Turkish President Erdogan has called on all Muslims to visit “Al Cuds,” the Islamic name for Jerusalem, in order to protest against alleged violations of the rights of Muslims in Israel. After that, according to local reports, he described Israel as racist and discriminatory and the blockade of Gaza as having “no place in humanity.” These statements were made during the opening ceremony of the International Forum on Islamic Trusts in Istanbul on Monday. This sudden outburst on an already difficult relationship came less than one year after the two nations re-established full diplomatic ties following a six-year freeze.

Israeli response

Jerusalem dismisses criticism by "serial human rights violator." An Israeli official said that the ideology of the Turkish president is very similar to that of the Muslim Brotherhood.

Furthermore, an Israeli official also exchanged sharp words with the Turkish Ambassador in Israel during a telephone conversation about the remarks of the Turkish president.

Several Israeli politicians have expressed their strong objections to Turkish President Erdogan’s call for Muslims to massively visit the Aksa Mosque on the Temple Mount to protest against Israel’s “occupation” of Jerusalem.

The press and other media in Israel seem to be taking these remarks very seriously. Many newspapers such as “The Jerusalem Post” have published lengthy articles analysing the escalation in the relations between Israel and Turkey ever since Erdogan came to power about fifteen years ago.

Possible reasons behind the escalation

Recently Erdogan won a referendum which gives almost absolute power to the Turkish President. However, in order for Erdogan to achieve absolute power, he needs to win the next presidential elections in 2019 as the constitutional changes will take effect after the elections. Even though Erdogan won the referendum, his victory was very narrow as he got 51.5% of the votes.

He was expecting a victory with at least 60% of the votes.

The referendum results also revealed a split in the country since the more cosmopolitan areas voted against Erdogan’s proposal and the central areas of the country voted for his proposals. Furthermore, the Turkish economy is not at its best. This simply means that Erdogan may lose the elections in 2019.

Erdogan has a history of “exporting” internal problems abroad in order to direct the attention of the people to other things. He has done that often by raising border issues with Greece, Cyprus and Syria in violation of international agreements. He followed a similar policy during the referendum campaign by constantly provoking EU countries in an effort to polarise the voters and finally win. He is probably doing something similar now with Israel in his efforts to gather as much support as possible for the coming elections. Thus, his rhetoric is probably intended for “internal consumption.” However, this is a very risky policy since constantly playing the “Muslims against Jews card” can have serious consequences in the entire middle east.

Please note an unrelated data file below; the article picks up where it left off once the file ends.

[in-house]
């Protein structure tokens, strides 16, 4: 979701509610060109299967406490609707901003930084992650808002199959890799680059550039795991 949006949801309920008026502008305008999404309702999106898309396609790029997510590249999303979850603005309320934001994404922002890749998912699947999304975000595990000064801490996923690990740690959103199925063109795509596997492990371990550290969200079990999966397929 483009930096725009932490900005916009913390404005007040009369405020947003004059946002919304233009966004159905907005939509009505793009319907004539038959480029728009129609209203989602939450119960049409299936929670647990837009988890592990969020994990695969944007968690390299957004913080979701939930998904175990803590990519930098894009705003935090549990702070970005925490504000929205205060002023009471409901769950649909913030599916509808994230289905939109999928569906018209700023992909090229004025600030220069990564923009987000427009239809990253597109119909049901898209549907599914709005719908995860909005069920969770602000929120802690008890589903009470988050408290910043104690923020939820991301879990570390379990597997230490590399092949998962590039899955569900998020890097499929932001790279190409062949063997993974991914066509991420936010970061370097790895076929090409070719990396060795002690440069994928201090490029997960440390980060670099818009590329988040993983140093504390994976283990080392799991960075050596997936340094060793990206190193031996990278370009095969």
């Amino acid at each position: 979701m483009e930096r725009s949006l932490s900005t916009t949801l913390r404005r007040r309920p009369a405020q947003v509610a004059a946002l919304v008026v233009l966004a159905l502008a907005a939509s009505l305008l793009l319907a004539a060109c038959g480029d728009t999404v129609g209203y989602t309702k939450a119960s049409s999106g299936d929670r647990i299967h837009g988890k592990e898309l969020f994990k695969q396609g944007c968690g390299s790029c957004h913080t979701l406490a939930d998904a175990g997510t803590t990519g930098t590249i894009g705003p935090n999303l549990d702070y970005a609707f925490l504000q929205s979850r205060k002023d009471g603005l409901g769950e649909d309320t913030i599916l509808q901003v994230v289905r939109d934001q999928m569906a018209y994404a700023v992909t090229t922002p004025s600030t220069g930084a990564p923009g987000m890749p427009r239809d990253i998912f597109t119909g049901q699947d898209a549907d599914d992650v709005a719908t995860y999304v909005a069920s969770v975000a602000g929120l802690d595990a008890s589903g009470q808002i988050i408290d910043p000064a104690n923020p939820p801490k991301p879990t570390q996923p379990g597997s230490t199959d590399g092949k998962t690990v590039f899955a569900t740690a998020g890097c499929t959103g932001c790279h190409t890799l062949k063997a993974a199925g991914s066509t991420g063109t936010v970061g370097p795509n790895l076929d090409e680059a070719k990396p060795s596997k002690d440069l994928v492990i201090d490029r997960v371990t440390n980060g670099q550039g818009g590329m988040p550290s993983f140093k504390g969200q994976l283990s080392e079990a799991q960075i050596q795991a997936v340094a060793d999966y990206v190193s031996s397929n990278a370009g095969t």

In addition to that, during the past decade, Erdogan has managed to almost isolate his country from traditional friends and allies. Relations with the US are probably at their lowest point ever because of the United States’ support of Beshmerka Kurds who are the most reliable force fighting against the so-called “Islamic State” that Ankara considers being “terrorists.” Relations with the EU are also bad mainly due to the Syrian refugee crisis since EU countries believe that Turkey is not doing enough to stop the problem. Russian-Turkish relations are also bad after the downing of a Russian fighter jet that was bombing in Syria. This could mean that since Turkey has become almost isolated, Erdogan might be trying to reach out to Muslim countries by playing the dangerous “Muslims against Jews card.” On the other hand, it might just be an expression of his ideology as it is well known that his dream is to make Turkey the leader of the Islamic world.

Whatever his reasons may be, the only sure thing is that he is implementing a very dangerous policy that may have very serious consequences in the entire Middle East.